Oregon Department of Fish and Wildlife is hosting a Family Fishing Event Saturday, May 18 from 8:30-2 at Eckman Lake in Waldport. This event is organized and sponsored by the First Baptist Church of Waldport and is a great opportunity to take your family fishing.
This event is part of the ODFW Outdoors program and is designed to introduce young people and their families to the sport of trout fishing. The department will loan out rods, reels, and tackle to individuals who are learning to fish or do not have their own gear. Participants are welcome to bring their own equipment if they prefer. The department will also provide bait.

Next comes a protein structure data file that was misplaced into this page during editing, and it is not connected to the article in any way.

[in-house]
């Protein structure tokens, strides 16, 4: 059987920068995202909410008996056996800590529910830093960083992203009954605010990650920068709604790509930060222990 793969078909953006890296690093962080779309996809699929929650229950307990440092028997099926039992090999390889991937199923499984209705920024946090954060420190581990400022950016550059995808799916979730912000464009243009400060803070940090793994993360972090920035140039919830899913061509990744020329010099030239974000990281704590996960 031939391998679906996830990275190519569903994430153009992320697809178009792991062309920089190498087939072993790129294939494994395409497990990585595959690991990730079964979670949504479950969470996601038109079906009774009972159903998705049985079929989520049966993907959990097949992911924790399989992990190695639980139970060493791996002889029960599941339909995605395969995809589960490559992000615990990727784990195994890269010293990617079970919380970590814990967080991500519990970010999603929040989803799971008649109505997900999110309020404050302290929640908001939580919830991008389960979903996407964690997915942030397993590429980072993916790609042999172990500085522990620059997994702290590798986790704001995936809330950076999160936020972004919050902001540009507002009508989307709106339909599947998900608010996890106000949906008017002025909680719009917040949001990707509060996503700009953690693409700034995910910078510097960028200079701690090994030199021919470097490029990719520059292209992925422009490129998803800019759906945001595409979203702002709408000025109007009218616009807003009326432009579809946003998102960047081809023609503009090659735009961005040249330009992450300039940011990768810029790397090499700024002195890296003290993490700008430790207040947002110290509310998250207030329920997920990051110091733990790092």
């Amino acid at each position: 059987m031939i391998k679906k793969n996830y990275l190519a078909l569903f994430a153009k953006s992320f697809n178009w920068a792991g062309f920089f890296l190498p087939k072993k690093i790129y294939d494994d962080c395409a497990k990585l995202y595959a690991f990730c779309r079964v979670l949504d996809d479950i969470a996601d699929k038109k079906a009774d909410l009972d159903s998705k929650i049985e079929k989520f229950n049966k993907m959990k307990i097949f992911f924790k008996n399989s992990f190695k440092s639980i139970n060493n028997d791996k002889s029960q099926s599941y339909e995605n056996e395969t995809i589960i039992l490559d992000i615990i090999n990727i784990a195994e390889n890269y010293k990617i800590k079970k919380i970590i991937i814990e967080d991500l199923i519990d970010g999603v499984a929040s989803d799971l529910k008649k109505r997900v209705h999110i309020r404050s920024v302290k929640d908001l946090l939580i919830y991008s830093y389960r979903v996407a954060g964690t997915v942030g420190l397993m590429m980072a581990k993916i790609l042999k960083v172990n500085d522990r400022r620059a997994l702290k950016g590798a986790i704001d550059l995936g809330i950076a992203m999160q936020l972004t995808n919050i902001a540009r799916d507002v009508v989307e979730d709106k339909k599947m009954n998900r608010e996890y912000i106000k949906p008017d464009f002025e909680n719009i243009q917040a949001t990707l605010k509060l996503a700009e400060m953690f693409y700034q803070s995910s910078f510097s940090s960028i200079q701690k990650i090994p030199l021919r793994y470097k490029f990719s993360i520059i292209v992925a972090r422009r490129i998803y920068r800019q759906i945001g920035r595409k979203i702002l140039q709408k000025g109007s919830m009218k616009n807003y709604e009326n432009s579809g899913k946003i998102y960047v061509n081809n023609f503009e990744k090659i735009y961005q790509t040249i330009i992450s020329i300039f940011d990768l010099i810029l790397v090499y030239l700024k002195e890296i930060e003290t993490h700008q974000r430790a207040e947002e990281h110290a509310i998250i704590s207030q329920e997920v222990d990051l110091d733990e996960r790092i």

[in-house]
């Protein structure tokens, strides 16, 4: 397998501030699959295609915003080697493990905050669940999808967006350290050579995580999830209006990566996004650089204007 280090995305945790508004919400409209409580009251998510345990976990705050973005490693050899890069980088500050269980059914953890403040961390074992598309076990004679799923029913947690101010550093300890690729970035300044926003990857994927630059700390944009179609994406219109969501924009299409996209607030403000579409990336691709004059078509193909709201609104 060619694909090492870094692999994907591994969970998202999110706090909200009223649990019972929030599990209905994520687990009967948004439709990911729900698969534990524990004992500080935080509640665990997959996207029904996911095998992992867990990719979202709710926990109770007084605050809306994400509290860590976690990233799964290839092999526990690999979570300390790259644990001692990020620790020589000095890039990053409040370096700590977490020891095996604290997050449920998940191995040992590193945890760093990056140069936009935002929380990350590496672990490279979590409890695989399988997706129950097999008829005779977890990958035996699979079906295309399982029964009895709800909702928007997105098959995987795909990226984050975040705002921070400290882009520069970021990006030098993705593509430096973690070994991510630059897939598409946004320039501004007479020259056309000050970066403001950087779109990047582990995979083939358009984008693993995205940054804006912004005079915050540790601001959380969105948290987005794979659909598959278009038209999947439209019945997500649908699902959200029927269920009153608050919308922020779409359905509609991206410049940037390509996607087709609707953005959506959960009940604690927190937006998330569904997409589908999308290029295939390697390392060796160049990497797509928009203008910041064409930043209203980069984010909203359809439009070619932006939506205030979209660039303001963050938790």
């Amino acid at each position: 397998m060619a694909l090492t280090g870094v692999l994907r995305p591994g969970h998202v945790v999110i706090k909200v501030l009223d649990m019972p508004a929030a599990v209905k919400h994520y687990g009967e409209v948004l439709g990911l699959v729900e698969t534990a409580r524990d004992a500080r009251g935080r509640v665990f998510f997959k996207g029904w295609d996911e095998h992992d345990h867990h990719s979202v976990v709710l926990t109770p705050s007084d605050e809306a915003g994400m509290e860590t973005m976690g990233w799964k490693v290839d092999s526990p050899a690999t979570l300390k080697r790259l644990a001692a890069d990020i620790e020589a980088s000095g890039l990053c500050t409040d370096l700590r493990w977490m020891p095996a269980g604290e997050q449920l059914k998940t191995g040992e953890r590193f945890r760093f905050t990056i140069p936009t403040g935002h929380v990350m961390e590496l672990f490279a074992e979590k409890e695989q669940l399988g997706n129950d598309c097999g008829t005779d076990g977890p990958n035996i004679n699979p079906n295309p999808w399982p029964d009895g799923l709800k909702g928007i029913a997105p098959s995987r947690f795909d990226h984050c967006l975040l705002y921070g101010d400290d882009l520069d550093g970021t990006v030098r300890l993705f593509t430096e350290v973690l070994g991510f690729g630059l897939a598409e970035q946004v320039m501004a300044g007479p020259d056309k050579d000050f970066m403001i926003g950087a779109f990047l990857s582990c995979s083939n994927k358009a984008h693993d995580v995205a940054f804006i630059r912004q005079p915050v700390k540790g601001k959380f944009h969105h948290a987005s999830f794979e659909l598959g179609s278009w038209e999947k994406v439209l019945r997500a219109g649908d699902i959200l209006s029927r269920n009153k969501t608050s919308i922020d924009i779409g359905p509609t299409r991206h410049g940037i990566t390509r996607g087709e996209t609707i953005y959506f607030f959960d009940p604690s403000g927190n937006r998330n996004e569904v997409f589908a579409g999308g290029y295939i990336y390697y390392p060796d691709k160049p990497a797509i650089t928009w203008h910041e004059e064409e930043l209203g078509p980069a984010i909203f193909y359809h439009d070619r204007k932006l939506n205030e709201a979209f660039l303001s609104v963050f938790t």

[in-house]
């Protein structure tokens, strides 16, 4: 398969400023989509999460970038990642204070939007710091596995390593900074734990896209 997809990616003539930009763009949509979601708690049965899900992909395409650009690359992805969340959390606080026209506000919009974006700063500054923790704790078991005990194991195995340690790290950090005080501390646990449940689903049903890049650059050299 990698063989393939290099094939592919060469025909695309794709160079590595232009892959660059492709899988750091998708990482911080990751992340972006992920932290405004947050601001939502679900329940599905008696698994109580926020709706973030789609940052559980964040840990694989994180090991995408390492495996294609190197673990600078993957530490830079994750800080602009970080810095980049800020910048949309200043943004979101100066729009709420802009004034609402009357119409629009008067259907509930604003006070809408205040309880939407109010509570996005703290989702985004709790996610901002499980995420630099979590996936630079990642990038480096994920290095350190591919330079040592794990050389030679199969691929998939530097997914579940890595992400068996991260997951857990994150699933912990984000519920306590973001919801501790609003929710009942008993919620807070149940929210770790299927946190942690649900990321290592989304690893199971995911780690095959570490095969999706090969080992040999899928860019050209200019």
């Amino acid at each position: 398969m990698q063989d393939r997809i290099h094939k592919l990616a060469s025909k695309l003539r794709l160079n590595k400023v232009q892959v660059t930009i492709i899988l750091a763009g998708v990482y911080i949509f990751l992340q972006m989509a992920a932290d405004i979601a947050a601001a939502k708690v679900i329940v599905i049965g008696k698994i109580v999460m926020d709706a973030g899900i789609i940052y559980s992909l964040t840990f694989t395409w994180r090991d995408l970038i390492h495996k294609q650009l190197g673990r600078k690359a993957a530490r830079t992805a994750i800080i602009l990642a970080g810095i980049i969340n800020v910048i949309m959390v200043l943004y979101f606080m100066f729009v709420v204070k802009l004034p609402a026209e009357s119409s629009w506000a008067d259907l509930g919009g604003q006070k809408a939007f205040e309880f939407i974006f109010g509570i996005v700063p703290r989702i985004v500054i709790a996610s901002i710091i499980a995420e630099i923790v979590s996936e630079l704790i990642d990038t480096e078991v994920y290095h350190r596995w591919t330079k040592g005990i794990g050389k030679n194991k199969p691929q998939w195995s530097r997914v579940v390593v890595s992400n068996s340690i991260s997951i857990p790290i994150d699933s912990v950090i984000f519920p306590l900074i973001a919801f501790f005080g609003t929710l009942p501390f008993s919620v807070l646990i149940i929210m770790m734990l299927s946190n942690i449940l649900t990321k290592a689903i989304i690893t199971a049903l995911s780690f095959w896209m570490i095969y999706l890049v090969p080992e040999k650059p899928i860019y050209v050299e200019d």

The Family Fishing event is free and open to the public. ODFW staff and volunteers will be on hand to help participants learn how to bait the hook, cast the rod and land the fish. Volunteers will even help clean the catch and teach participants about fish anatomy and physiology. Eckman Lake is located 2.5 miles east of Waldport on Highway 34. The family fishing area will be set-up at the Nelson Wayside State Park across from the church parking lot. Continue reading
ODOT Crews have temporarily closed the southbound lane of Hwy 101 in the Cutler City area as State Police are working on crash investigation from Tuesday’s fatal pedestrian accident. No other details are available at this time. Drivers should use caution and expect delays as it is unknown how long the lane will be closed.